Binary Large OBject storage (BLOB) is a topic that comes up in almost every conversation about Oracle to PostgreSQL migration. I will discuss it here with enough detail to make architectural choices coming from the Oracle perspective.
A basic understanding of the dataype is available in the PostgreSQL documentation. A bit more detailed discussion is also in the documentation. I suggest you read these articles lightly, and come back here for further discussion.
Ready? Ok, let’s continue.
The previous articles touched on a discussion about why the binaries are placed in the database in the first place. In addition to the argument that binaries may need atomicity with other data, I’d also like to suggest some practical reasons.
- They get backed up with appropriate transaction integrity.
- They get transported with physical streaming replication.
- They do not require a separate connection stream to the caller.
So, that’s settled then, right? We’ll just stuff all the binaries into the database.
Here are a few reasons why that may not be such a great idea.
- PostgreSQL does not actually UPDATE rows. Due to concurrency semantics, it makes a new row with the new data, and marks it as the current row. Whoopsie, you just doubled your storage requirement for blobs.
- PostgreSQL can’t really do any rational SQL things with the blob, other than store and retrieve it. None of the operators, castings, aggregations… well, you get the idea. INSERT and SELECT is all you get, UPDATE is effectively limited to replacement.
- Blobs can have a terrible impact on garbage collection operations (VACUUM).
- Blobs have the highest potential to make you unexpectedly run out of space on a volume, which is insanely critical for PostgreSQL.
- Blobs storage functions and libraries stink a little bit like 1965.
- Blobs make other operations on the row run slowly, even if they don’t have anything to do with the blob data. This is mostly due to how PostgreSQL likes to ferry things around in 8k blocks from memory to disk to memory.
- Blobs don’t cache, and will discourage row caching.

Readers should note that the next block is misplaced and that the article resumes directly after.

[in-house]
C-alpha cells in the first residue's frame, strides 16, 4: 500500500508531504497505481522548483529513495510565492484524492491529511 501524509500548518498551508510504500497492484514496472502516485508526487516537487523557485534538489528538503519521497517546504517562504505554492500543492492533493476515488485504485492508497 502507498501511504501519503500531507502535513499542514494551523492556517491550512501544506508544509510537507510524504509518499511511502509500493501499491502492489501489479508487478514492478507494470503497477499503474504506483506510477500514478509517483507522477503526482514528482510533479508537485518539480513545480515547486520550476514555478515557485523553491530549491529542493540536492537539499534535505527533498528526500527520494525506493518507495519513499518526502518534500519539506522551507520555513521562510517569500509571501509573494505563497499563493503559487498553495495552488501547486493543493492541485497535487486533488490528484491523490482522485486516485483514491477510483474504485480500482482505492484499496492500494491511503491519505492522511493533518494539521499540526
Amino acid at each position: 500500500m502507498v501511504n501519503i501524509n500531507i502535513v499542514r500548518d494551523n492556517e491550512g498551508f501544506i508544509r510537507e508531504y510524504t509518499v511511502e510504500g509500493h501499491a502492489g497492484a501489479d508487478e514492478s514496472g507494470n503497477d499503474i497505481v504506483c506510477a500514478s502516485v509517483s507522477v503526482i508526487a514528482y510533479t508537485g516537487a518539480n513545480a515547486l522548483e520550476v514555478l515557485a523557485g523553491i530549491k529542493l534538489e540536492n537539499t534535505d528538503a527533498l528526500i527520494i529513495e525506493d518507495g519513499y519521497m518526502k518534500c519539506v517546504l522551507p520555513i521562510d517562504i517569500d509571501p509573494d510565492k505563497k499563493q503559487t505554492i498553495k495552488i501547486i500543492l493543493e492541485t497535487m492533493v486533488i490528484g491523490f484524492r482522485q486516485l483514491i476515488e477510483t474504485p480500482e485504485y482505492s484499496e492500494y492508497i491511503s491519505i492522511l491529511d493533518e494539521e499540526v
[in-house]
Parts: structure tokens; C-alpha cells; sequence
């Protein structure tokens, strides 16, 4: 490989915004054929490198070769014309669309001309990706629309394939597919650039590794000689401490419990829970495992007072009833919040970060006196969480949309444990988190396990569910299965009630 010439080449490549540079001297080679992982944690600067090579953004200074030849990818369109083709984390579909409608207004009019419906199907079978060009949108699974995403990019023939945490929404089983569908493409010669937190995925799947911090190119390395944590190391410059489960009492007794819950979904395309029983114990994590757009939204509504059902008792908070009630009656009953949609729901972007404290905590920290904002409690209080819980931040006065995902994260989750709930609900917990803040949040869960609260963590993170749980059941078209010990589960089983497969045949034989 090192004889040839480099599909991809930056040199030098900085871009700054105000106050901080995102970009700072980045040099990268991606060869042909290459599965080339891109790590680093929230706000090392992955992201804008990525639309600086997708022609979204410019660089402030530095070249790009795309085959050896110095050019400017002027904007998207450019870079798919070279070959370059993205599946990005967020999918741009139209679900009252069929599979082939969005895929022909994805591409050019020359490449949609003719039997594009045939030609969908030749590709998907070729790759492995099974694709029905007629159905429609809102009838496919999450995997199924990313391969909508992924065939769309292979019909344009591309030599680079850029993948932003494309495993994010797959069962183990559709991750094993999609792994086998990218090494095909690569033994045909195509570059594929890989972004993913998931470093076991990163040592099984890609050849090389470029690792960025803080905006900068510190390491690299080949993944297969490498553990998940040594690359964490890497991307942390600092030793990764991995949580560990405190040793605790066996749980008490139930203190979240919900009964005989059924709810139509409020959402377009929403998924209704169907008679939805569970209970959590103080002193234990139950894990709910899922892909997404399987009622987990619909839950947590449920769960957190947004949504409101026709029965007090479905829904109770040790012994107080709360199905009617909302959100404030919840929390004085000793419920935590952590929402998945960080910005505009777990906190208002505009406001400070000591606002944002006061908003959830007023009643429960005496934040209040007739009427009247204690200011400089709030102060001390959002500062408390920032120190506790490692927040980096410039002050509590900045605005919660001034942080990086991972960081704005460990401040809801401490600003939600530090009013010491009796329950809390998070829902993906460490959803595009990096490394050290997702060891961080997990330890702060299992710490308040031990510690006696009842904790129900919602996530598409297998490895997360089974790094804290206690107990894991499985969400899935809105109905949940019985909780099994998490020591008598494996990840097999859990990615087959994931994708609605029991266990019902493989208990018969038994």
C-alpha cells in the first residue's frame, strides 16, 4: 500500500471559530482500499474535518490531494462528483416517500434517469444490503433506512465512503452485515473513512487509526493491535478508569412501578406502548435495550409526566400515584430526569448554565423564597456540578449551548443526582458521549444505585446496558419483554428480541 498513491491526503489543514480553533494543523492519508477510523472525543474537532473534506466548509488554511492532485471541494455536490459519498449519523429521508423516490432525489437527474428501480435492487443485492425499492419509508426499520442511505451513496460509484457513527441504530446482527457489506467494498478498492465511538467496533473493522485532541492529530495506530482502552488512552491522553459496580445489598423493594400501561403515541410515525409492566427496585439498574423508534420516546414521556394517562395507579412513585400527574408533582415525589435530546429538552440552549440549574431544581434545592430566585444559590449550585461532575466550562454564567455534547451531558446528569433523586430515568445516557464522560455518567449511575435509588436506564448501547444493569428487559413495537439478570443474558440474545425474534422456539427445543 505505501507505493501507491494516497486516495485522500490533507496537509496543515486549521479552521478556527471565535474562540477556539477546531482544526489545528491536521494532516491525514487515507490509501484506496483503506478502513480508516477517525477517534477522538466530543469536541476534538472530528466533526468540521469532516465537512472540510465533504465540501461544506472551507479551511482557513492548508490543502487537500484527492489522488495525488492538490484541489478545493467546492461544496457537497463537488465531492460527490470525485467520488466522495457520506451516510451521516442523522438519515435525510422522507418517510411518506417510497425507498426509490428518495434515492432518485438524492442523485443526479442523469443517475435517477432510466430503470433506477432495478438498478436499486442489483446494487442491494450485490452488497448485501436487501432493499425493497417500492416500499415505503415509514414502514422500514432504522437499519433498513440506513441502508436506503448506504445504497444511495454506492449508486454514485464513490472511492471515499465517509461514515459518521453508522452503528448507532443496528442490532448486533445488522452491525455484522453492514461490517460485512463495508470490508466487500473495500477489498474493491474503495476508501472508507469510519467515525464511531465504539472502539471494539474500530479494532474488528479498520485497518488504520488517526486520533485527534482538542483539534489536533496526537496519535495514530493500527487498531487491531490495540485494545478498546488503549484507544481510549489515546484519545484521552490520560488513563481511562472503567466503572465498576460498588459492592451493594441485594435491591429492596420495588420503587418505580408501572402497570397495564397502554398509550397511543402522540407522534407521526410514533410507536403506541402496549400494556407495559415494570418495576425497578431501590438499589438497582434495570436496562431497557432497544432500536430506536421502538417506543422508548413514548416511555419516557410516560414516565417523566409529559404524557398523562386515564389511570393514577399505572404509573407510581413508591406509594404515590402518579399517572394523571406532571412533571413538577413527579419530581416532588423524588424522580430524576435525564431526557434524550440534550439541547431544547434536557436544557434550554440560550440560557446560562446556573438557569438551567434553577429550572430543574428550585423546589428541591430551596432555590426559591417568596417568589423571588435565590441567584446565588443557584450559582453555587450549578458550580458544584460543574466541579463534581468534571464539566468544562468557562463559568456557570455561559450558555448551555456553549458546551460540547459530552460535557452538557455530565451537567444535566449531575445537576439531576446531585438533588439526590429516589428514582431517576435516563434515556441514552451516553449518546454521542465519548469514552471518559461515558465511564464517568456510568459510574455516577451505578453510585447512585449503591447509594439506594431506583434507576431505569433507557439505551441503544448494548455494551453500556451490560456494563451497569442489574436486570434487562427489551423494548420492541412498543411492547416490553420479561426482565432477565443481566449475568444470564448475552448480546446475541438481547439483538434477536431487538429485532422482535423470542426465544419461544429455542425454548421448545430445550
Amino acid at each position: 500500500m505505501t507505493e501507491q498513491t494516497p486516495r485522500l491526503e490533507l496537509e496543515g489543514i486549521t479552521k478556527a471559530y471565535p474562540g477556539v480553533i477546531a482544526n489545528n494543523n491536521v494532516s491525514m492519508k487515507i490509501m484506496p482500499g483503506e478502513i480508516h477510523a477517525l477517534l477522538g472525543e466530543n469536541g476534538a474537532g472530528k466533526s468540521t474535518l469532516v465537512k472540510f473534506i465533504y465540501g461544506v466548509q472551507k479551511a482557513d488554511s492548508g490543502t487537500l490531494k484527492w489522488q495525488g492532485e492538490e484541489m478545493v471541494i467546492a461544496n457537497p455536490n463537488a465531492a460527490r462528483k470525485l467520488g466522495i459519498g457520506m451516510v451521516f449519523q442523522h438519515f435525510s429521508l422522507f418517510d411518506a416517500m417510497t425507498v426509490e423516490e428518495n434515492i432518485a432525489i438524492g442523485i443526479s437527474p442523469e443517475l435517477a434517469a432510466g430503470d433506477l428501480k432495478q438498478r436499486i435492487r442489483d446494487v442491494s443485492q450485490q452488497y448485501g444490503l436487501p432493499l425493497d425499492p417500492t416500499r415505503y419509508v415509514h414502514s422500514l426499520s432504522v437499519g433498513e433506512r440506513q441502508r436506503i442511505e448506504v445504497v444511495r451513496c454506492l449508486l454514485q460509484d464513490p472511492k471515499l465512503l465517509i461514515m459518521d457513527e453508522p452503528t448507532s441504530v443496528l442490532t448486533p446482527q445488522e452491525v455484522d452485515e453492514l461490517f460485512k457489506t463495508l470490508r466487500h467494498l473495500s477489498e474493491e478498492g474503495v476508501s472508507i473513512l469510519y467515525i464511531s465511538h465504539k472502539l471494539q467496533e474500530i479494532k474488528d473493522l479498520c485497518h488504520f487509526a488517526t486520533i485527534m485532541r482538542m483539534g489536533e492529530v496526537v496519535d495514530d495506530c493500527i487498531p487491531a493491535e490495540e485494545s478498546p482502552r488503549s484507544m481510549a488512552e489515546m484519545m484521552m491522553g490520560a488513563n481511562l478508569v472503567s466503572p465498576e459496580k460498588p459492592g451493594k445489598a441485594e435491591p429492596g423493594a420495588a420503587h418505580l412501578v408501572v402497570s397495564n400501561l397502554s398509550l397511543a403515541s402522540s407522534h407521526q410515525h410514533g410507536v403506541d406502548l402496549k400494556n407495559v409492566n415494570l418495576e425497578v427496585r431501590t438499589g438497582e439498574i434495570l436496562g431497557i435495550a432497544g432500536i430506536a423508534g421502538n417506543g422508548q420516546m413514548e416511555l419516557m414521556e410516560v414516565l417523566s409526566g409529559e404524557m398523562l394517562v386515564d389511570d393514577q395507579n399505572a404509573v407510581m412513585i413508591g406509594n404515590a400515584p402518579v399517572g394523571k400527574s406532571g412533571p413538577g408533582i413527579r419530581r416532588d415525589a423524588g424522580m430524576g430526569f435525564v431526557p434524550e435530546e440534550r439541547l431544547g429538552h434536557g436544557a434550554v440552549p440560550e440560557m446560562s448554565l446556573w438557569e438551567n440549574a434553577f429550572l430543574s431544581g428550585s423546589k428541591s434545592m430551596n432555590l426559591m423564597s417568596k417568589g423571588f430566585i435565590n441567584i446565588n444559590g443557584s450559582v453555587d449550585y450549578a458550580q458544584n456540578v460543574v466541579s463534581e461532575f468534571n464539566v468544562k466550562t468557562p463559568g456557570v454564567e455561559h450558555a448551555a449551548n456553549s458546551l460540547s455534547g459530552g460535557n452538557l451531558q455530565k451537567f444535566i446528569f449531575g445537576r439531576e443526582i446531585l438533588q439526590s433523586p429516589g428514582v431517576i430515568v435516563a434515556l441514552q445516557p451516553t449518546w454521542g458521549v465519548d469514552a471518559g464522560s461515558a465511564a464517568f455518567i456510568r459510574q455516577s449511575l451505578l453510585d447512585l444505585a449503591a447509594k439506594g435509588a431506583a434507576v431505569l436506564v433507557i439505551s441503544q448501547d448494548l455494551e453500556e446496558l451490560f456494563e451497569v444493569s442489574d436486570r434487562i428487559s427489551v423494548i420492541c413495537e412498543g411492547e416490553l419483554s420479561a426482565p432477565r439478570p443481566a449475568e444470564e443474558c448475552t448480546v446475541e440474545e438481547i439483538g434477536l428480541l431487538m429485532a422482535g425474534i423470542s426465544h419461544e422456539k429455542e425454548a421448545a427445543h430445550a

- Blobs don’t participate in Logical replication.
- Blobs make the backups slow.
Ok, so by now you’ve decided that blobs are horrendous, and should never be used for anything.
Hang on there, pardner.
These arguments basically boil down to the intellectual vs. the practical. In an ideal world, we would just store everything in PostgreSQL, and the world would be at peace again. Selah.
But the truth is that there are physical limitations on how this storage should be handled to provide the expected experience. Let me give you some more suggestions than were provided in the official answers to the question.
- Store blobs in associative tables using a referential id to the corresponding row data. Use the additional columns recommended in the article linked above in that table. Put the blob column last in this table. Do this even if it is a 1:1 cardinality table. Just do it. Don’t argue with me or yourself. You’ll thank me later.
- In fact, always put the blobs and clobs columns dead last in any table, ever.
- Don’t update the blob unless it actually changes. PostgreSQL will obediently duplicate the row due to the concurrency semantics, and will not be intelligent enough to do a “no-op” update.
- Provide a huge amount of temp space, and put it on an amazingly fast NVME LVM drive array or SAN. Put the Write Ahead Log (WAL) files on this storage also. Make it big. Did you wince when you opened your wallet? No? Make it bigger.
- Increase your
work_memsetting on a per-connection basis to help prevent thrashing blobs to disk.
- Increase the amount of RAM until you can handle all the
work_memmultiplied by the number of connections you plan to support.
- Write your application to do separate calls to the database for the row data and the blob data, which can then be loaded lazily. It doesn’t really help, but it makes people feel like it helped, because they get a little instant gratification.
- Be realistic about whether the atomicity of the blob data is truly critical in a practical way for your application.
- Use XFS/ZFS or similar filesystem that can handle large files well.
- Keep hoping that Moores Law holds out for about 2 or 3 more iterations. With enough hardware, a lot of expensive things become trivial.
Now, with all of these mitigating strategies in place, a moderate amount of blob retention can be handled well by PostgreSQL. This requires that you think like the trickster, able to hold opposing points of view in your own head at the same time without going crazy.
The alternative is another kind of database. We call it a file system, and it’s been around for a very long time. PostgreSQL has get() and put() functions for direct file operations. You could use those in a transaction to manipulate the binary files with transactional integrity. Some (a lot) of assembly required, batteries not included. Doesn’t participate in the backup, unless you customize it. May I suggest Barman?
I hope this puts a few more ideas into your thinking about how to handle binary data in PostgreSQL effecively. This is one of those areas where having a database directly tied to a piece of hardware would help in a practical sense. I’m confident that Moores Law will catch up, and this article will eventually become stale. Somebody please wake me up when that happens, and give me my evening whiskey.